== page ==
PhilipCParticipantJanuary 20, 2009 at 1:56 amPost count: 5
can anyone recommend a good space heater (or alternative) for practicing at home. Nearly every one of them have termostats that cut off way before 100f so dont work. We’ve found some small heaters without thermostats and they do the job (105f is the record so far) but they’ve been discontinued and they take a long time to get the room up to temperature.
When I tell people in the electrical shop that I want to heat a room up to 100f they either think I am mad or growing something illegal.
Any help will be much appreciated
PhilTee42ParticipantJanuary 20, 2009 at 5:36 amPost count: 19
I use two small ceramic heaters and manage to get my practice area (large bathroom) to 100-105f. They are made by Holmes (not sure of the models). I put them on opposite ends of the room and though they have thermostats they don’t turn off once it hits 100.
LannetteGabrielleParticipantJanuary 20, 2009 at 8:35 amPost count: 2885
Hi Phil, hi Lannette
Here is some information from some of my US students who have kindly shared with me what they use to heat their rooms. Lannette I am sure I emailed you some of this info already. :cheese:
One person uses a Holmes Infrared Quartz heater (feels like a hot lamp but not enough to heat the room to proper hot yoga temps). So he ordered a Vornado electric heater which is supposed to be very powerful and is capable of 105 plus degrees to use in conjunction with the other. He also uses a Honeywell Quick Steam Humidifier which is digital and gets to as high as 65%. It should be turned on a while before class depending on the ambient humidity.
Another uses a Kenwood and a Holmes electric oil filled heater. Both 1500W and both state cut out thermostats of 95F. However ‘waterwatch’ says temp reaches over 100F. Waterwatch also runs the appliances on different circuits where possible. This is actually information that she shared on another thread.
And here’s my 2c worth: make sure that you have excellent insulation. If your floor is non-carpeted then you may find it takes longer to heat the space and it may be harder to hold the heat in there. Take a look at what is on your windows. Maybe stick up a layer of plastic (that vinyl kind of stuff they use for restaurant awnings) and this will markedly change the ability to retain heat in the room. Our first home studio we heavily insulated in the roof just over that room and it worked beautifully.
Although the heater you use is important the insulation and the way you treat the hard surfaces can make or break your ability to reach the right temperature. In that first studio we had a heater that was supposed to get to temp but never did till we covered the cold floor and also lined the window.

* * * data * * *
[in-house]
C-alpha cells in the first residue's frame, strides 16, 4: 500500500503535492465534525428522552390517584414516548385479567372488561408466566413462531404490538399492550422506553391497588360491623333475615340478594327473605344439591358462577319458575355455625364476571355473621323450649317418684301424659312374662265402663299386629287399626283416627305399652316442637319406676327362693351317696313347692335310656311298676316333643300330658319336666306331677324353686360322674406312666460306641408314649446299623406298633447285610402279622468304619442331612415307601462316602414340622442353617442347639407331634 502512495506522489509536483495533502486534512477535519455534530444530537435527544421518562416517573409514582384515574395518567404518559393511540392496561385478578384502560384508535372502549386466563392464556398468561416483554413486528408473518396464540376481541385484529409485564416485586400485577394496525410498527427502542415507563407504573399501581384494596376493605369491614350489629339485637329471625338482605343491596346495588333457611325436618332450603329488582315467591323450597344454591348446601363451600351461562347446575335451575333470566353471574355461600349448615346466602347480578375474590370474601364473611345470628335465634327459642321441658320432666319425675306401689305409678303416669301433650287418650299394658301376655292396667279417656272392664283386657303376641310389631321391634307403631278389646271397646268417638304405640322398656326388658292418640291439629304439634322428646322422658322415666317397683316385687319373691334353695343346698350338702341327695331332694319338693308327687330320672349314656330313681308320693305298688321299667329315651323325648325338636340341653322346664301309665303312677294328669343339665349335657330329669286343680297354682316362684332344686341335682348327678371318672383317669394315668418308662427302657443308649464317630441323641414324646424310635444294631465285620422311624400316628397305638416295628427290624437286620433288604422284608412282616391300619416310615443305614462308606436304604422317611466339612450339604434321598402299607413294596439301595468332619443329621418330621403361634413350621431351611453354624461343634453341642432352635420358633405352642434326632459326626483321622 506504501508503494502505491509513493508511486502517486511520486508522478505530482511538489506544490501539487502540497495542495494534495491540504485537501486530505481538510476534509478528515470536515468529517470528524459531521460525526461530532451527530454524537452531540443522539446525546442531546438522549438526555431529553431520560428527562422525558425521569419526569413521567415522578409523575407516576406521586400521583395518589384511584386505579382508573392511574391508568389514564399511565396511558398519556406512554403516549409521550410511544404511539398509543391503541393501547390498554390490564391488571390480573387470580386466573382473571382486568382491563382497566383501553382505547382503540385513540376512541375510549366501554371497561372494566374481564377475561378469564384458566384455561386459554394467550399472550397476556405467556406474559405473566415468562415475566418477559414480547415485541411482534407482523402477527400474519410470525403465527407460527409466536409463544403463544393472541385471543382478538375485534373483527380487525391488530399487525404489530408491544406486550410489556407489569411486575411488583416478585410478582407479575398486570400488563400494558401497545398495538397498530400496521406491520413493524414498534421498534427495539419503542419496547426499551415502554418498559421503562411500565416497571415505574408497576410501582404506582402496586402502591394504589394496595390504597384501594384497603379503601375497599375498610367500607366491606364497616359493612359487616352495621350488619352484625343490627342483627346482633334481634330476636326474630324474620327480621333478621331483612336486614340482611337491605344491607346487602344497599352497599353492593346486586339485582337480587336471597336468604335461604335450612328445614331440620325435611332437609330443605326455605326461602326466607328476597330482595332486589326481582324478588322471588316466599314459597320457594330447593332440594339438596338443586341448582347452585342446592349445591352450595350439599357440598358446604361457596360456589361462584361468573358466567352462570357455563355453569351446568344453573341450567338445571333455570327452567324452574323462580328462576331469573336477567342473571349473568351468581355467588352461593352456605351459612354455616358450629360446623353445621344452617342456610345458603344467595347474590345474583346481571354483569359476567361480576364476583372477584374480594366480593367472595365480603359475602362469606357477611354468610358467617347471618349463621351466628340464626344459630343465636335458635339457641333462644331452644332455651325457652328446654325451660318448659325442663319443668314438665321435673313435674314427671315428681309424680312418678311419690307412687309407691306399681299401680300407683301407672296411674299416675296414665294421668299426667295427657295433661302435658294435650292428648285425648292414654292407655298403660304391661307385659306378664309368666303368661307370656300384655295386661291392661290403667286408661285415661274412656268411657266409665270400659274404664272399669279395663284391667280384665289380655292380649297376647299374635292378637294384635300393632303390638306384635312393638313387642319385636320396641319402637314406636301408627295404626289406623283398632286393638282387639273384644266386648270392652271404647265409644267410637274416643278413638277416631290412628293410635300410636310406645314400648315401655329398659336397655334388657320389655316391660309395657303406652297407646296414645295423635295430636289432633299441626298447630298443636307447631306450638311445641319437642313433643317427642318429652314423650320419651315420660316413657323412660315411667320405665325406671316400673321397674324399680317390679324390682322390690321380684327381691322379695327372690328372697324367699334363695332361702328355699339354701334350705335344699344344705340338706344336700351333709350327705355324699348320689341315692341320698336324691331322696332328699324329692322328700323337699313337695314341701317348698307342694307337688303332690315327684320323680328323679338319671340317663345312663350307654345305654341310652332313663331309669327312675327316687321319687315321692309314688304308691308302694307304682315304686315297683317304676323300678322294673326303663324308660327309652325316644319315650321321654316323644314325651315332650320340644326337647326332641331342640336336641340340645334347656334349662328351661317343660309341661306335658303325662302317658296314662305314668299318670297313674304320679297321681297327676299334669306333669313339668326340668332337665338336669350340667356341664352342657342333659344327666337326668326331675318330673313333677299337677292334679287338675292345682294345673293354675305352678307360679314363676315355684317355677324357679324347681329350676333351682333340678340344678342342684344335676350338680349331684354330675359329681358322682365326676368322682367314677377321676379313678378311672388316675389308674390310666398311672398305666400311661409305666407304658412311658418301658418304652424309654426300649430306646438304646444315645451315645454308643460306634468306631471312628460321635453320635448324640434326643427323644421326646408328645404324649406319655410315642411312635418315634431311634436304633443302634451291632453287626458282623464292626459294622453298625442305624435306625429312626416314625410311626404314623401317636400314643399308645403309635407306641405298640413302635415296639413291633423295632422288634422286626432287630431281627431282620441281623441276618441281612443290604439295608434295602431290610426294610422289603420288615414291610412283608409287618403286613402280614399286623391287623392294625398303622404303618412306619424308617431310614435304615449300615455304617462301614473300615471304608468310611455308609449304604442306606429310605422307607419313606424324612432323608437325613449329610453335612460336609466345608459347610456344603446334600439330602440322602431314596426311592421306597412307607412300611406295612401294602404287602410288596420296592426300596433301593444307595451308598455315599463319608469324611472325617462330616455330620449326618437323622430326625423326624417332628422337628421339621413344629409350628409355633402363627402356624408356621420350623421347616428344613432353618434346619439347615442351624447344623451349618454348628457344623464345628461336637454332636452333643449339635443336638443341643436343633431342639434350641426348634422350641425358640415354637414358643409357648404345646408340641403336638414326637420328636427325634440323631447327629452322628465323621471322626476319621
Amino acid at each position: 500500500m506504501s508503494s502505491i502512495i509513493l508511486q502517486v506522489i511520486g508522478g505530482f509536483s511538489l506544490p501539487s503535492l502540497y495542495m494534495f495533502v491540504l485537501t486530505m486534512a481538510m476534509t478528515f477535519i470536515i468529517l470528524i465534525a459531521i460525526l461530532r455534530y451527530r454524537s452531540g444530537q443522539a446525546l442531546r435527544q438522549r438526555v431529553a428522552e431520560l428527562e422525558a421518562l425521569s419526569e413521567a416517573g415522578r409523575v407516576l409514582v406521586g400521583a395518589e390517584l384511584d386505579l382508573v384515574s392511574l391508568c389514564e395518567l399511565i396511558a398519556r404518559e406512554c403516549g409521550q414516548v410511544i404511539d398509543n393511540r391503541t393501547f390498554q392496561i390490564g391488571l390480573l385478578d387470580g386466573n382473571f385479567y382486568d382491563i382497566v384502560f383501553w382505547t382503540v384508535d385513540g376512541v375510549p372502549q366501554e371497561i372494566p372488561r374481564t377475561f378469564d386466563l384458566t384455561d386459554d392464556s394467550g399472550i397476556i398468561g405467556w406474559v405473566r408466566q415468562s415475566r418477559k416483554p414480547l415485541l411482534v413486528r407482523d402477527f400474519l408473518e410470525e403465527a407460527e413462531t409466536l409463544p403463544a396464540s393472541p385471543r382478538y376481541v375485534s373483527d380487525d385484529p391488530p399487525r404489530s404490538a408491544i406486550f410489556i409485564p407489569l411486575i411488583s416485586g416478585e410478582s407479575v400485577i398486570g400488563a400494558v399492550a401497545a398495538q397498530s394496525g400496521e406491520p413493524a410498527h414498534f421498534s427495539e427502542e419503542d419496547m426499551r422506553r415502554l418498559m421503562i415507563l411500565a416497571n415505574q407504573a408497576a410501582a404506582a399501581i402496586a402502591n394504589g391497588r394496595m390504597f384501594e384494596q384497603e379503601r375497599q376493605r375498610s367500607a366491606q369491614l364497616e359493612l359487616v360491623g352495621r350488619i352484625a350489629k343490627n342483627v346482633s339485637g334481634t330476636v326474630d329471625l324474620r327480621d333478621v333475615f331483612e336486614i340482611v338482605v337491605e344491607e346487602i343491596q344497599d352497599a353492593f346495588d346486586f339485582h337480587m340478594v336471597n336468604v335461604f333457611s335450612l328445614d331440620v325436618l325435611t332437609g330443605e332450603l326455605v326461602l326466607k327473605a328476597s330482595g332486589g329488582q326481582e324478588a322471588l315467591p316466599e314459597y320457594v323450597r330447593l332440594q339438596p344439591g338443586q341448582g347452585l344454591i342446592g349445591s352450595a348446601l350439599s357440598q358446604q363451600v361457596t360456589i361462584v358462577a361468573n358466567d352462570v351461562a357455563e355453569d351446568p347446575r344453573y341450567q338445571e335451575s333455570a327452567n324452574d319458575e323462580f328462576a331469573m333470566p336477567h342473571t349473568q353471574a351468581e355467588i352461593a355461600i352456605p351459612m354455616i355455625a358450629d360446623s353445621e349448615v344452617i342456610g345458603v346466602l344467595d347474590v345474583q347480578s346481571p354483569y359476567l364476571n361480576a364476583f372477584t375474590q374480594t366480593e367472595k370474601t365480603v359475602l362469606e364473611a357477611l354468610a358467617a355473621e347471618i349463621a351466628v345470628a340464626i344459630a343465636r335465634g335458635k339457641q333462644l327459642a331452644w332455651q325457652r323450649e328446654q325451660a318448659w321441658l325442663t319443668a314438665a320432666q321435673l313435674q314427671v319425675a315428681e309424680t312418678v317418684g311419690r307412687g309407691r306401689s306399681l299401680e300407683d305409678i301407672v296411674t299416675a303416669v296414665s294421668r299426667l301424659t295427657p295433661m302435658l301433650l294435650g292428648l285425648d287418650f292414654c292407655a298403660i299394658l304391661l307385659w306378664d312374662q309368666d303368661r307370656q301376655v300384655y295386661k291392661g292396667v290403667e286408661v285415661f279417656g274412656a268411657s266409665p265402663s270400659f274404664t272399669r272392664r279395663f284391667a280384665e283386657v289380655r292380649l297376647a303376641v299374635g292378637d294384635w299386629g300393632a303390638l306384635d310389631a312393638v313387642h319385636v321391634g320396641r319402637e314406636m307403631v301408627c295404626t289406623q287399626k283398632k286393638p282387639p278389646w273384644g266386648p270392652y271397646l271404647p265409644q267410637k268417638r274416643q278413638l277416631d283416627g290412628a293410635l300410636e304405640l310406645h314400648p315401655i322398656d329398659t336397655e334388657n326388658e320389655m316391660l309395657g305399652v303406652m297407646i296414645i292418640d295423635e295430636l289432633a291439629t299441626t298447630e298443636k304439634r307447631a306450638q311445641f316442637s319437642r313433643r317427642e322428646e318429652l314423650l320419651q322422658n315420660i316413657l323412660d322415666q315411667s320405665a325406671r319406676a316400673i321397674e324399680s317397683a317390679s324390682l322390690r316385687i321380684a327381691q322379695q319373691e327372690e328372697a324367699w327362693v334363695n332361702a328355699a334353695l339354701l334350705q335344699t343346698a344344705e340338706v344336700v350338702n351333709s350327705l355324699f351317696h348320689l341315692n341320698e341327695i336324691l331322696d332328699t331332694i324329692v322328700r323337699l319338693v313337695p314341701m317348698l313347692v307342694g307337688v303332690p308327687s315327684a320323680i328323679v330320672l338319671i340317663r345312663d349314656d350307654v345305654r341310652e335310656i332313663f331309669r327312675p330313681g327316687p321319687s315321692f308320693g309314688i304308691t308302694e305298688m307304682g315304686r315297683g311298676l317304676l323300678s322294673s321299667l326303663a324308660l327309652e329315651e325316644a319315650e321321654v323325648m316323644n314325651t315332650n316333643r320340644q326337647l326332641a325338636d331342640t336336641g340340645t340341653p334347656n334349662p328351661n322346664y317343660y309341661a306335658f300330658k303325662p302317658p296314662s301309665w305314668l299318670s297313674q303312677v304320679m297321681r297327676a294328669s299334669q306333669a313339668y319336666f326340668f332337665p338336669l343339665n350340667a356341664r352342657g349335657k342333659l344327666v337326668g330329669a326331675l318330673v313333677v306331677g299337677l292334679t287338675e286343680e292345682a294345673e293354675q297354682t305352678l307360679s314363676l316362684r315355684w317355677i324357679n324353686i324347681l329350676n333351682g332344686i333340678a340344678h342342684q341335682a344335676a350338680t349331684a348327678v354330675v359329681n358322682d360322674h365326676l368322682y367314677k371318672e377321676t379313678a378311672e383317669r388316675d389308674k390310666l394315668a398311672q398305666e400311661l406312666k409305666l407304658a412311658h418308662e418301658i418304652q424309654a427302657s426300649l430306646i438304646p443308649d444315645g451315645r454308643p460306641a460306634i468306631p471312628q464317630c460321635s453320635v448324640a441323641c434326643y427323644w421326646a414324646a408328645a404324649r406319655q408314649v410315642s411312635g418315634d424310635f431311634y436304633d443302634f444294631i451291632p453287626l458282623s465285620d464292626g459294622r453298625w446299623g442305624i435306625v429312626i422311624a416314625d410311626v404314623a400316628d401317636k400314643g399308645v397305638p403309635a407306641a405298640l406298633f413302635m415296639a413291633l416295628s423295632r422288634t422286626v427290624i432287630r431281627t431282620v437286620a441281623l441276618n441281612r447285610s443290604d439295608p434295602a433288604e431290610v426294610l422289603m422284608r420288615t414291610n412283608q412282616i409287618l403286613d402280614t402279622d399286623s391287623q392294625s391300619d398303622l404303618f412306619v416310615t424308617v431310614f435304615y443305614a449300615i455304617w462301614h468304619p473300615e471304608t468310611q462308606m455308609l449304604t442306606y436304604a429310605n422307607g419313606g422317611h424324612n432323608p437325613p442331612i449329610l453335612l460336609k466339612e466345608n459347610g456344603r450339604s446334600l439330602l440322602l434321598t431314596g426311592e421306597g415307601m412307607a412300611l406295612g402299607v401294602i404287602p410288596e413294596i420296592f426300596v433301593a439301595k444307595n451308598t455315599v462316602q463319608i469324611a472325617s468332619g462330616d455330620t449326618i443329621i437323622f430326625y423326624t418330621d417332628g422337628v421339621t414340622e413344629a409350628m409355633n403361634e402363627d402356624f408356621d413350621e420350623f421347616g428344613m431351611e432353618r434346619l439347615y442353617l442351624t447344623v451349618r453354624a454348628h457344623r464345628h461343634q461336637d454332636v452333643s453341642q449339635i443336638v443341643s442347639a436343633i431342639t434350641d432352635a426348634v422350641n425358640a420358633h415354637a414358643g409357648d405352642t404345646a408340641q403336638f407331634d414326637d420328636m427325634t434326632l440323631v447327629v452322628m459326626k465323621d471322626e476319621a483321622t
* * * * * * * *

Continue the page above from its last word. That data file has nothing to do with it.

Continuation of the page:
I hope there are others out there who can chime in with other brand names that work for them.
GabriellefraseramParticipantJanuary 20, 2009 at 4:33 pmPost count: 356
I am a home practice mad scientist!!! After my daughter I found it too hard to get the studio as often as before… any way what made my practice was two things
1 the carpet on the floor (and tips gabrielle talked about w/ windows ect)
2 fans on the ceiling to bring the hot air down
before I did this my standing was too hot and floor too cold! now…. the fans even out the temp.
PS it took a bit of practice to find size and where to place so not to feel the breeze. Good luckPhilipCParticipantJanuary 21, 2009 at 9:45 amPost count: 5
many thanks for all the ideas – I’ll certainly try a few, especially putting a fan to help circulate the air
All the best
PhilyogurtParticipantOctober 3, 2009 at 8:16 pmPost count: 1
First time poster here…..
Creating a home yoga studio where the temp is 105 degrees has been a topic of research for months.
One very important thing not discussed is REFLECTIVE INSULATION in your yoga space. This is extremely effective in preventing heat loss. Google Dewar and his invention of the thermos to begin to understand this concept.
I believe the difference between 90 degrees and 105 degrees is extremely important. There’s just something magical about 105 degrees.
Also, infrared heaters heat objects directly in front of the heater, in contrast to radiant heaters. I think that’s right.LisafrParticipantOctober 3, 2009 at 10:56 pmPost count: 40
We have been practicing ‘not so hot yoga’ at home for 3 months. A week ago we finished our small hot yoga room of 12 square meters: we have insulated the walls and ceiling with polystyrene sheets, covered well with a humidity resistant plastic layer. With the same small 2300 Watt bathroom heater we can easily heat up to a temperature of about 40 degrees Celsius (about 105 Fahrenheit). It was relatively easy to do, it has cost us around 250 dollars and we even can switch the heater to a lower setting now during practice.